It is often ascribed to Aristotle that he believed that “art is an imitation of nature”. This is not the case. The term Aristotle applied to this idea in his Poetics is “mimesis”; which does not mean imitation, but rather re-creation. Nature, for Aristotle, was not the whole of created things anyway but the creative principle itself. So art does not, in fact, imitate nature; what it does is that it re-creates the creative principle of created things.
Which brings us to Scottish theatre: is it, culturally, merely an imitation of the re-creation – which is London’s West End – of the creative principle – which is theatre, art, nature? Economically it cannot compete with London although its mataxis is aspirational. Culturally the artistic practise of our leading producing companies is an imitation of London theatre. If we, for political use, translate nature into society then Scottish theatres rejection of mimesis is its failure to engage with and reflect contemporary Scottish social, cultural and political life. It does not address the “creative principle”. It is an imitation of an imitation.
If we look closely at Scottish theatre, at its manifestation in the imperfect world of real things: what do we see? In this regard it would be easier to paraphrase what one artistic director told me recently of a play he was producing, “Well, I’ll tell you what it’s not about!…” What contemporary theatre in Scotland is not about is Scotland now. What we are witnessing is a cultural disengagement from the national dialogue through artistic choices which have direct and indirect political motivation and consequences.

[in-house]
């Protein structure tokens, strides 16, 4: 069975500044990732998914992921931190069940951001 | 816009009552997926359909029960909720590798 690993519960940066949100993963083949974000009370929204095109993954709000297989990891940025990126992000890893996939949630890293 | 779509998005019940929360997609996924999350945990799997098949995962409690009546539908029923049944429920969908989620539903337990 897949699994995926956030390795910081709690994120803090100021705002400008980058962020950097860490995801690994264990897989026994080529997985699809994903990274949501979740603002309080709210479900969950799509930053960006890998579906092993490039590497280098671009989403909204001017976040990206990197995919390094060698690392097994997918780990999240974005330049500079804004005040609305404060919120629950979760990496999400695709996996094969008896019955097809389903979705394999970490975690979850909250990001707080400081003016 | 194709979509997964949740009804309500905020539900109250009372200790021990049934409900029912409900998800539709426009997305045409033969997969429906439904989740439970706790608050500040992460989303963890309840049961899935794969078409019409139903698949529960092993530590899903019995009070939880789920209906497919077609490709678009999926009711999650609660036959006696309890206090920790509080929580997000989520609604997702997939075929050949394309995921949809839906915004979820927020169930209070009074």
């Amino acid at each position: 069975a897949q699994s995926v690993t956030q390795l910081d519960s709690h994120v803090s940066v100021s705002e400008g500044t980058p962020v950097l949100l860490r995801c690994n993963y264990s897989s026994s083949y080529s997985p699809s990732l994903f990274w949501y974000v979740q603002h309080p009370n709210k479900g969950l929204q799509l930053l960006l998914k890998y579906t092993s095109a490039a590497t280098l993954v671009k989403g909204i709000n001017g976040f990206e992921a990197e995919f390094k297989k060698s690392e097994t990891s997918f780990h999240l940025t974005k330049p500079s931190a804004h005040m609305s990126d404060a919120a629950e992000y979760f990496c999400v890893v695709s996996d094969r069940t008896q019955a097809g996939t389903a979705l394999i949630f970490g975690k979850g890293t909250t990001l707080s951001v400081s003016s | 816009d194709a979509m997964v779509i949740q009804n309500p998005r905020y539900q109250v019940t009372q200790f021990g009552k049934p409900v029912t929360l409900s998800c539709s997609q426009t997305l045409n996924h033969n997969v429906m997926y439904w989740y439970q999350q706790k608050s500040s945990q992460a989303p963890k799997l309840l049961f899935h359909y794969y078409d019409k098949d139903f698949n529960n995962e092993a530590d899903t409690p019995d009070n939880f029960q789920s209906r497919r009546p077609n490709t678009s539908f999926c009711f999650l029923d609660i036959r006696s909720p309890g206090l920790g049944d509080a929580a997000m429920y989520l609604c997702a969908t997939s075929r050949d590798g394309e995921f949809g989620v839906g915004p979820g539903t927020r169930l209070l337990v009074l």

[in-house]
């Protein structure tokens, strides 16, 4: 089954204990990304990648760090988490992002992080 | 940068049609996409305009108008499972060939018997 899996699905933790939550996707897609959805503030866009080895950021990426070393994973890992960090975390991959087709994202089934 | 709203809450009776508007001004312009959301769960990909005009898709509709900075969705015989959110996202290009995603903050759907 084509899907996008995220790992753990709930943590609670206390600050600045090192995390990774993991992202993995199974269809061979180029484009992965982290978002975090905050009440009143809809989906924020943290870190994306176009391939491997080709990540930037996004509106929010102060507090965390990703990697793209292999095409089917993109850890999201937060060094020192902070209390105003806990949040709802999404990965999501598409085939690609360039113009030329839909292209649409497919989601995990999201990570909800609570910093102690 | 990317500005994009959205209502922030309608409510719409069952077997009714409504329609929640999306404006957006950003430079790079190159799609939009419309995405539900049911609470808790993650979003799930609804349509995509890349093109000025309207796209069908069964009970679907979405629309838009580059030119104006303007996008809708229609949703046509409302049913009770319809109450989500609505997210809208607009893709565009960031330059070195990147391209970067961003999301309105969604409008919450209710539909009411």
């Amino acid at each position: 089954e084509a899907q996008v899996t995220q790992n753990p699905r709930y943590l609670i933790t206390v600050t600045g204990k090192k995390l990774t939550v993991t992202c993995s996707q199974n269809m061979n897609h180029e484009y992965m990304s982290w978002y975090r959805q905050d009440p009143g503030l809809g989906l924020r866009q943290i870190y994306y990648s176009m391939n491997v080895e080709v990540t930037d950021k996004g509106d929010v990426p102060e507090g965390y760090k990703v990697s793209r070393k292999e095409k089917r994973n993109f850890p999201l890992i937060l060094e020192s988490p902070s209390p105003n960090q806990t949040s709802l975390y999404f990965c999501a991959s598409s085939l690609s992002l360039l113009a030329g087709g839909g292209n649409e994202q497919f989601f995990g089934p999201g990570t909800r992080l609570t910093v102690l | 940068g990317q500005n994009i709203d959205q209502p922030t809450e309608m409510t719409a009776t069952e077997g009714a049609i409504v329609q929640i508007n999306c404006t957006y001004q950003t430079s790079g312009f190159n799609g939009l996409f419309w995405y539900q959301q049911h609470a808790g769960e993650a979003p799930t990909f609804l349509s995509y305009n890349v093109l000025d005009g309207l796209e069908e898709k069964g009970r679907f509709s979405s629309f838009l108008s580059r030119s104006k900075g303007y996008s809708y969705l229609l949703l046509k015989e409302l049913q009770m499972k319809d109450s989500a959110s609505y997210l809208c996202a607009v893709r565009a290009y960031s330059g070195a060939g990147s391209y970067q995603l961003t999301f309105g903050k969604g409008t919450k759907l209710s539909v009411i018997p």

The season announced by the National Theatre of Scotland is a case in point. In themselves each production has its merits but it would take a cartographer with heightened psychic powers to detect on the map of this theatrical activity a charted course for Scottish theatre. The NTS has just lost one Artistic Director and is about to gain another one but it does not seem to have a direction for the art of theatre in Scotland. One would have thought, even subjectively, at this given moment in Scotland’s history that our national theatre company would be attempting to offer the people of Scotland a piece of theatre which articulated this search for the country’s “creative principle”.
This may be criticised for being a political aspiration on my part and that my gripe is that the National Theatre of Scotland is not doing what I want it to do. Well, I confess: this is true. What is also true is that the theatre is the people singing freely in the open air, it is where citizens go to see how their society is actually faring, where they enter into a dialogue with that “re-creation”. They also go to be entertained and if the theatre is doing its job that facet comes with the price of the ticket.